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projects. Vinland and Drogeo acquire their interest for us from the certainty of the continuity of the coast from Cape Paria to the mouth of the St. Lawrence. Till the discoveries of Columbus, and the light thrown by them upon the geography of the newly discovered Atlantic regions, the traditions of the Northern discoverers would, even on the part of those who most firmly believed them, have been supposed to refer to some region of limited extent in the Northern or Western Sea bearing the like relations as Iceland, Greenland, and Ireland, to the rest of the world. It is distinctly related in the accounts we have cited, that Thorhall and his eight companions, who left the main body under Thorfinn, to seek in a boat the former settlements of Leif, were blown upon the coast of Ireland. No person whose whole knowledge of Vinland was derived from these traditions, would have formed the slightest conception of the magnitude of the American continent, of its distance from Europe, or its relations to the geography of the world. It may be said, that this reflection neutralizes the force of the argument against the probability that Columbus had heard of the discovery of Vinland, drawn from the fact, that he did not appeal to that discovery in support of his own project. This is true ; but supposing Columbus, while in Iceland, to have heard of Vinland, it either did or it did not appear to him to confirm, by actual experience, the truth of his great theory. If it did, then it is inexplicable that he should have made no use of these discoveries, in sustaining his own projects; if it did not, then it is of no interest to establish the fact, that he acquired a knowledge of these discoveries on his visit to Iceland. In concluding this topic, we ought to say that nothing is farther from our purpose, than to impute to Messrs. Rafn or Magnussen a design to detract from the glory of Columbus. All that they appear desirous of rendering probable is, that “bis opinions, previously formed,” (as we know they were, by his letter to Toscanelli of 1474,*) “ were confirmed,” by the knowledge of the discovery of Vinland.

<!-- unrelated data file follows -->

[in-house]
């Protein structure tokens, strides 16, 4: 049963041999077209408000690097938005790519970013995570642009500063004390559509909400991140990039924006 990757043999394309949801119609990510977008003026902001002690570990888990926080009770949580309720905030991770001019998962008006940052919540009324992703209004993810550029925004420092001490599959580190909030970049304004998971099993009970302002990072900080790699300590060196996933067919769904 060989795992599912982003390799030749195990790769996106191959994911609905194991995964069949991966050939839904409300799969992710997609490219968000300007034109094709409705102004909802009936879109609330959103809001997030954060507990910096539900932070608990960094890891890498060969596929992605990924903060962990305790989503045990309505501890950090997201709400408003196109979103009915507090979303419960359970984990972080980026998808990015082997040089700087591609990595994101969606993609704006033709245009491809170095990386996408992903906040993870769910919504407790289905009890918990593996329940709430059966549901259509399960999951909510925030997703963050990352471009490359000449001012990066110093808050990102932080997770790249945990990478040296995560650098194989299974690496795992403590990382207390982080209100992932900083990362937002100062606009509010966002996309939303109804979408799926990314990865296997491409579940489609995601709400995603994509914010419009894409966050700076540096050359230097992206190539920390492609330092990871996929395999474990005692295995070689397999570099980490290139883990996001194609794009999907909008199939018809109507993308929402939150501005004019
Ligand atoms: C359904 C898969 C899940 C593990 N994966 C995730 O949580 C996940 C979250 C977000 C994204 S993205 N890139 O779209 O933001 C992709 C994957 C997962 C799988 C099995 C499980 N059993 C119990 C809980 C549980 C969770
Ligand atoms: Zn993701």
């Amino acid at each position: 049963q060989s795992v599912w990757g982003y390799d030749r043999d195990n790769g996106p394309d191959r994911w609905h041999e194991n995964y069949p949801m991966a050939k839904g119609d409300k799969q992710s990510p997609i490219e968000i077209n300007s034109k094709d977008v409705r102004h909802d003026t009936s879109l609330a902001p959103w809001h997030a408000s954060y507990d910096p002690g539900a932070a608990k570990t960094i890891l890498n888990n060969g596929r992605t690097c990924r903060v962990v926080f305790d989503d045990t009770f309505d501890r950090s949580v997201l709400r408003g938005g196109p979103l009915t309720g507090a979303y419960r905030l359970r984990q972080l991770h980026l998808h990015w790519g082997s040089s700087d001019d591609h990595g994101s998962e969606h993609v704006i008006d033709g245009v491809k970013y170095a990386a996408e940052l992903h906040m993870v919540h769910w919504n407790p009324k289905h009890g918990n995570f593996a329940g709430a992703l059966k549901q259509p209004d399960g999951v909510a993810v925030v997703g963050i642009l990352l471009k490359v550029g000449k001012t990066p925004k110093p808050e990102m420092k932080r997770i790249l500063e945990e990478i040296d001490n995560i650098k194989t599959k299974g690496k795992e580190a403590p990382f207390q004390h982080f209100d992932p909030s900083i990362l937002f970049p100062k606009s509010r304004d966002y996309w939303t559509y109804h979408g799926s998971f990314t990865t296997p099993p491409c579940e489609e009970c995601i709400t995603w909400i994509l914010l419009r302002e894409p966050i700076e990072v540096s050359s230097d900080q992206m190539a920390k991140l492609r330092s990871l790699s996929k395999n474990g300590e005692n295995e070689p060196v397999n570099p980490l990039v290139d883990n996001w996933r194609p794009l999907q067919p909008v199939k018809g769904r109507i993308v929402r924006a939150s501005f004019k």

With these remarks, we dismiss the subject for the present, renewing our thanks to M. Rafn, the learned and indefatigable editor of the volume before us, and to the Royal
* Irving's Columbus, Vol. I. p. 35
Society of Danish Antiquaries, under whose patronage he has been enabled to bring it before the public, in so handsome a style of typography. It is one of the most valuable contributions ever made to the study of the history and geography of our continent. We trust that some zealous student of these subjects will be immediately sound, who will put the Icelandic authorities into an English dress, and prepare them, with a proper literary apparatus, for the perusal of the general reader.
Art. X. - History of the Reign of Ferdinand and Isabella,
the Catholic. By William H. PRESCOTT, In Three Volumes. Boston ; American Stationers' Company. John B. Russell.